Turning ransomware attacks into data breaches if the ransom isn’t paid, what’s being called exfiltration+encryption attacks, can be damaging on multiple levels. In the first half of this year 11 percent of ransomware attacks have adopted this tactic.
ID Ransomware, a website and free tool that allows ransomware victims to upload a ransom note or sample encrypted file to identify the ransomware used against them, had over 100,000 submissions between January 1 and June 30, 2020. Over 11.6 percent of those submissions were related to groups that steal data. Legal, healthcare and financial sector organizations have been some of the most frequently targeted, as these organizations are among the most likely to pay a ransom to avoid public exposure of breached data.
These exfiltation+encryption attacks are damaging for organizations as they may be dealing with both a ransomware attack and data breach bundled into one event. Ransomware attacks are associated with business interruption and recover costs while data breaches can lead to regulatory fines, brand or reputational damage and loss of competitive information or intellectual property.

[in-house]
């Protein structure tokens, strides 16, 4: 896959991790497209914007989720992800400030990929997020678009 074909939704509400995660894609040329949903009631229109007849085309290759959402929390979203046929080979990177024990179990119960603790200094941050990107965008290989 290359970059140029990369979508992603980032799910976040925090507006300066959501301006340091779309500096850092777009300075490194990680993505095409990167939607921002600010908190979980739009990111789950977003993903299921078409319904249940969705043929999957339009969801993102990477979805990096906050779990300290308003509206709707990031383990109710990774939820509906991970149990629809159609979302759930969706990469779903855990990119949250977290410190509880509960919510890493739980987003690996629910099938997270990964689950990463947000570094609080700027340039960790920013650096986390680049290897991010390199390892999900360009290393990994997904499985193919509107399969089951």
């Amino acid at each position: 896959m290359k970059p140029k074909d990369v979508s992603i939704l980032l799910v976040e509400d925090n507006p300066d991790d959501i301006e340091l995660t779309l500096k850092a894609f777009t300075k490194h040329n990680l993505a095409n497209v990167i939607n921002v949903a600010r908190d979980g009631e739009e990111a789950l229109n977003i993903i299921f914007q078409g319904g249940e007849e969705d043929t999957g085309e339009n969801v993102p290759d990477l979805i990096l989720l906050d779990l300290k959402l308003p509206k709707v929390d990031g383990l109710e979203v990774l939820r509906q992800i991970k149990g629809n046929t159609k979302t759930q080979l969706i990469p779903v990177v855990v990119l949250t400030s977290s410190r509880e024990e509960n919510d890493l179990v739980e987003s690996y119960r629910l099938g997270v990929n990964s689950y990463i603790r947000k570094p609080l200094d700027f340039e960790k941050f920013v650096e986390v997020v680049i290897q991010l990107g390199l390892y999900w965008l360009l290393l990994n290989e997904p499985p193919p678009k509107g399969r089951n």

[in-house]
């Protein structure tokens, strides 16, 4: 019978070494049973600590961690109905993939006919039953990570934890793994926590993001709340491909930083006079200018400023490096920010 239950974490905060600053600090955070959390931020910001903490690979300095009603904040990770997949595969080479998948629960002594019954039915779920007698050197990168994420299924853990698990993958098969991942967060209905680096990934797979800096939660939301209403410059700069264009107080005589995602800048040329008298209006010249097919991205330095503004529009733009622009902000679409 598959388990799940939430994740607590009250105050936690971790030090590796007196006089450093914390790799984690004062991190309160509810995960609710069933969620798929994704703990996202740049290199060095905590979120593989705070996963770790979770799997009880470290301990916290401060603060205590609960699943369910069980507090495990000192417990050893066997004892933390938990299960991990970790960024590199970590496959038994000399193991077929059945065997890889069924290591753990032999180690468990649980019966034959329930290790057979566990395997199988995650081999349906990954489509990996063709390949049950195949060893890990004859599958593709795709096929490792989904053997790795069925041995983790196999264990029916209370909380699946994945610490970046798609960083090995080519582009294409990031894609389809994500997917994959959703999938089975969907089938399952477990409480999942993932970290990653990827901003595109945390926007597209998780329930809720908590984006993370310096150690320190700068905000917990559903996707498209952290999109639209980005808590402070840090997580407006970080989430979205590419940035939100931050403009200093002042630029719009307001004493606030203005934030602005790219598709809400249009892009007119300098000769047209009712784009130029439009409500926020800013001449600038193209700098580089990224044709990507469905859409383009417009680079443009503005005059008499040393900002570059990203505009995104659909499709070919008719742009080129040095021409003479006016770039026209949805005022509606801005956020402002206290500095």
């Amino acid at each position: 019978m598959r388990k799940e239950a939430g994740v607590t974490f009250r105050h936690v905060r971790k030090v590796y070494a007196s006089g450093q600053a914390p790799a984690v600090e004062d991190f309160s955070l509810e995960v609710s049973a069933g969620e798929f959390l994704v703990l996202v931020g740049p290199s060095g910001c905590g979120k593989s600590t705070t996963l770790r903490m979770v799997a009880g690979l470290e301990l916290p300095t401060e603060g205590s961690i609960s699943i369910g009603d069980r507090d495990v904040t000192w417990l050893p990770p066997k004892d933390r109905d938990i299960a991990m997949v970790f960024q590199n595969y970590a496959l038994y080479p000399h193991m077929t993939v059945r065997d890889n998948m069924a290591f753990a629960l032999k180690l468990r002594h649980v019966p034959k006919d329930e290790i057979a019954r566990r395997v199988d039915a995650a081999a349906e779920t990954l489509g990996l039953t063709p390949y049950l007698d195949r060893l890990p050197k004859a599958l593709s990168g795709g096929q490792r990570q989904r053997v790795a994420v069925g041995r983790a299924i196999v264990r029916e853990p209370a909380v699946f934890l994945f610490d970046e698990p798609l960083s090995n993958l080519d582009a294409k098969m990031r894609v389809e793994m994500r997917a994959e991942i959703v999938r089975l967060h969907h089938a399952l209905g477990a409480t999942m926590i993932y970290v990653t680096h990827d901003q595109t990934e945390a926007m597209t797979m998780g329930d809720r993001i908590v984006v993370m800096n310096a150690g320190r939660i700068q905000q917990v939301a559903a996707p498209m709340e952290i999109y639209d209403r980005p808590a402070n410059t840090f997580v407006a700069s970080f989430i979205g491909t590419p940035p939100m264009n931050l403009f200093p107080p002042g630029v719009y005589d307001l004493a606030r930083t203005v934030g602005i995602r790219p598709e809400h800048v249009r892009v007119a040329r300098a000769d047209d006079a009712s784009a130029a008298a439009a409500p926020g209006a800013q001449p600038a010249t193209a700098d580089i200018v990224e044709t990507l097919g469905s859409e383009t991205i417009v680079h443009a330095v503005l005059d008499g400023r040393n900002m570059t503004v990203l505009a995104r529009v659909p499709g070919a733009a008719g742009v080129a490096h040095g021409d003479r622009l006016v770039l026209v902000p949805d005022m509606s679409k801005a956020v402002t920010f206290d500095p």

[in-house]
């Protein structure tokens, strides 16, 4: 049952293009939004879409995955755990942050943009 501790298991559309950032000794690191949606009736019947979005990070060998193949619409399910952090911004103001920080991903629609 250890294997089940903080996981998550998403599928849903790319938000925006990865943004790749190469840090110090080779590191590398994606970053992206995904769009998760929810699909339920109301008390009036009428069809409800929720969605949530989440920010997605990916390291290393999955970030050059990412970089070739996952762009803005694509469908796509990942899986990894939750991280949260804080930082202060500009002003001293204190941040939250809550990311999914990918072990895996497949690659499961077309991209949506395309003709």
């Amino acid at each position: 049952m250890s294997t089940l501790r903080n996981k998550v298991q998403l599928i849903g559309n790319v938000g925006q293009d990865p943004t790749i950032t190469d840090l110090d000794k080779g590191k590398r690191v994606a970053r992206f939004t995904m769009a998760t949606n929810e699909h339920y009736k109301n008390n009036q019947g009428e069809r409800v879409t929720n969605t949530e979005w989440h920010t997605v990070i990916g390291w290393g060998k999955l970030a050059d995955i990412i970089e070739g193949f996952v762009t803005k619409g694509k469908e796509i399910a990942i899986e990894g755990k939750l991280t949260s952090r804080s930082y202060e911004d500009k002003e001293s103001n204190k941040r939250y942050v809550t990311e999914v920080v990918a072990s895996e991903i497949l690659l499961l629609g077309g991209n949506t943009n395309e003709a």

Even if a victim organization pays up to avoid the stolen data being sold or leaked, this doesn’t guarantee the hackers won’t sell it anyways, or just use it themselves. Is there honor among thieves? Even if so, paying the ransomware attacks may prevent the stolen data from being released or sold but not prevent the hackers or fraud ring from using it directly for spear phishing and business email compromise (BEC) attacks.